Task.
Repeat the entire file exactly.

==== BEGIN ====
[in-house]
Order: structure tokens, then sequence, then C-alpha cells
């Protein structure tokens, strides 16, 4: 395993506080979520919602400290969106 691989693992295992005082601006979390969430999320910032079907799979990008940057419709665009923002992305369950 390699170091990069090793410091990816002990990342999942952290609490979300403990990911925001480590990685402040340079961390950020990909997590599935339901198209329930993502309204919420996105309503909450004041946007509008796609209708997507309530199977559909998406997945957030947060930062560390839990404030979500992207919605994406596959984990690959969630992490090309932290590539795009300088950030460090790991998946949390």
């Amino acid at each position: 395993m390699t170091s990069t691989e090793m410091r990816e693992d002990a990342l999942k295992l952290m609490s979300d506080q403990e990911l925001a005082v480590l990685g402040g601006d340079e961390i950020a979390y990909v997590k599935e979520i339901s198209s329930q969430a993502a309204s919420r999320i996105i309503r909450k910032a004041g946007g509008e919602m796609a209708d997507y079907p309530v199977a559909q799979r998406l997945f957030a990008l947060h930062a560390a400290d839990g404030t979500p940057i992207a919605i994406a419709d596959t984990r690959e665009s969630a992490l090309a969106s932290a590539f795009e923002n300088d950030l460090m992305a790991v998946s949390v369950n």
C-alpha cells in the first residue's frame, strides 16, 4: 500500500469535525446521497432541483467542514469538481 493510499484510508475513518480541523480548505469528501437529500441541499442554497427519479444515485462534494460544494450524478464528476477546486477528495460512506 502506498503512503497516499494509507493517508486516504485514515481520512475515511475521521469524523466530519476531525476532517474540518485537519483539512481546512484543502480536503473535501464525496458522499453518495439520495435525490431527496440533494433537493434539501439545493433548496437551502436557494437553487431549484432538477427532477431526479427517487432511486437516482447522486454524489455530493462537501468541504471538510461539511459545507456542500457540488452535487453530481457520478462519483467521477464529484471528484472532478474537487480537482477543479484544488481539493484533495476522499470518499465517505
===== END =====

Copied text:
[in-house]
Order: structure tokens, then sequence, then C-alpha cells
């Protein structure tokens, strides 16, 4: 395993506080979520919602400290969106 691989693992295992005082601006979390969430999320910032079907799979990008940057419709665009923002992305369950 390699170091990069090793410091990816002990990342999942952290609490979300403990990911925001480590990685402040340079961390950020990909997590599935339901198209329930993502309204919420996105309503909450004041946007509008796609209708997507309530199977559909998406997945957030947060930062560390839990404030979500992207919605994406596959984990690959969630992490090309932290590539795009300088950030460090790991998946949390």
């Amino acid at each position: 395993m390699t170091s990069t691989e090793m410091r990816e693992d002990a990342l999942k295992l952290m609490s979300d506080q403990e990911l925001a005082v480590l990685g402040g601006d340079e961390i950020a979390y990909v997590k599935e979520i339901s198209s329930q969430a993502a309204s919420r999320i996105i309503r909450k910032a004041g946007g509008e919602m796609a209708d997507y079907p309530v199977a559909q799979r998406l997945f957030a990008l947060h930062a560390a400290d839990g404030t979500p940057i992207a919605i994406a419709d596959t984990r690959e665009s969630a992490l090309a969106s932290a590539f795009e923002n300088d950030l460090m992305a790991v998946s949390v369950n």
C-alpha cells in the first residue's frame, strides 16, 4: 500500500469535525446521497432541483467542514469538481 493510499484510508475513518480541523480548505469528501437529500441541499442554497427519479444515485462534494460544494450524478464528476477546486477528495460512506 502506498503512503497516499494509507493517508486516504485514515481520512475515511475521521469524523466530519476531525476532517474540518485537519483539512481546512484543502480536503473535501464525496458522499453518495439520495435525490431527496440533494433537493434539501439545493433548496437551502436557494437553487431549484432538477427532477431526479427517487432511486437516482447522486454524489455530493462537501468541504471538510461539511459545507456542500457540488452535487453530481457520478462519483467521477464529484471528484472532478474537487480537482477543479484544488481539493484533495476522499470518499465517505